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This book offers a radical and provocative revision of the theory of separation of powers. It argues that, although designed to protect democracy, separation of powers is often used today to undermine it by concealing and centralising the exercise of power by public officials. The theory is then reinvented for the modern regulatory state.

The Power Of Separation

Author: Jessica Korn
Publisher: Princeton University Press
ISBN: 0691058563
Size: 13.71 MB
Format: PDF
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Author Jessica Korn challenges the notion that the 18th-century principles underlying the American separation of powers system are incompatible with the demands of 20th-century governance by questioning the dominant scholarship on the legislative veto. Korn's analysis shows that commentators have exaggerated the legislative veto's significance as a result of their incorrect assumption that the separation of powers was designed solely to check governmental authority.

The Three Branches

Author: Christoph Möllers
Publisher: Oxford University Press
ISBN: 9780199602117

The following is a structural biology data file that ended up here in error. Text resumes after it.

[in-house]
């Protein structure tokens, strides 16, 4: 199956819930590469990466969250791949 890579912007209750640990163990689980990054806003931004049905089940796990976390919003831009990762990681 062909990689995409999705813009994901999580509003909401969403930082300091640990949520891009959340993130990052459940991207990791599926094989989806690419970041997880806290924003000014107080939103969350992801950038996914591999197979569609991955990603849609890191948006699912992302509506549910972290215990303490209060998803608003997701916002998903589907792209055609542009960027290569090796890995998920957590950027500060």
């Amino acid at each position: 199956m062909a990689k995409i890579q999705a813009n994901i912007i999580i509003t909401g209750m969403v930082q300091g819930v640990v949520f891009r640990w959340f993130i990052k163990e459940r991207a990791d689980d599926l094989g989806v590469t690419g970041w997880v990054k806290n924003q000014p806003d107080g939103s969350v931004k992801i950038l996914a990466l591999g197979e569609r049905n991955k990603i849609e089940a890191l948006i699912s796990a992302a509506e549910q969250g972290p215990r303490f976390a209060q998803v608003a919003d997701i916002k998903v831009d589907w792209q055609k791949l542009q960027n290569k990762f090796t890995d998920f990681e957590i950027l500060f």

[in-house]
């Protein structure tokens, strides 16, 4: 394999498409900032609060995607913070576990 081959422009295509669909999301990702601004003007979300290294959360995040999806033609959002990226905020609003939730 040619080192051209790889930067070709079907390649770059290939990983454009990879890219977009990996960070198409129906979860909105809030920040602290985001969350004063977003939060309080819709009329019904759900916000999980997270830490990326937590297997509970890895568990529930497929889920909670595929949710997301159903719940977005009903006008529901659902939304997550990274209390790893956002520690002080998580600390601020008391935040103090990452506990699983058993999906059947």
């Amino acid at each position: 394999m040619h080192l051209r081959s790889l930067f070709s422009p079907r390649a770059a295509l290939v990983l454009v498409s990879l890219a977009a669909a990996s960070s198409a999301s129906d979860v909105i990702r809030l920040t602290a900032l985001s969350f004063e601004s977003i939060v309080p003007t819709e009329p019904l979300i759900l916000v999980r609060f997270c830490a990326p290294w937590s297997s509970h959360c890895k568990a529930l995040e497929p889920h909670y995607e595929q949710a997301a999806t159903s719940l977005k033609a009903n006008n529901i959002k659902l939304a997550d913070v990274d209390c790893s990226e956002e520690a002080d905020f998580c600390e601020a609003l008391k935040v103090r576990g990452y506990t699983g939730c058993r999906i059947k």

Size: 12.32 MB
Format: PDF, Mobi
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The idea of the separation of powers is still popular in much political and constitutional discourse, though its meaning for the modern state remains unclear and contested. This book develops a new, comprehensive, and systematic account of the principle. It then applies this new concept to legal problems of different national constitutional orders, the law of the European Union, and international institutional law. It connects an argument from normative political theory with phenomena taken from comparative constitutional law. The book argues that the conflict between individual liberty and democratic self-determination that is characteristic of modern constitutionalism is proceduralized through the establishment of different governmental branches. A close analysis of the relation between individual and collective autonomy on the one hand and the ways lawmaking through public institutions can be established on the other hand helps us identify criteria for determining how legislative, administrative, and judicial lawmaking can be distinguished and should be organized. These criteria define a common ground in the confusing variety of western constitutional traditions and their diverse use of the notion of separated powers. They also enable us to establish a normative framework that throws a fresh perspective on problems of constitutional law in different constitutional systems: constitutional judicial review of legislation, limits of legislative delegation, parliamentary control of the executive, and standing. Linking arguments from comparative constitutional law and international law, the book then uses this framework to offer a new perspective on the debate on constitutionalism beyond the state. The concept permits certain institutional insights of the constitutional experiences within states to be applied at the international level without falling into any form of methodological nationalism.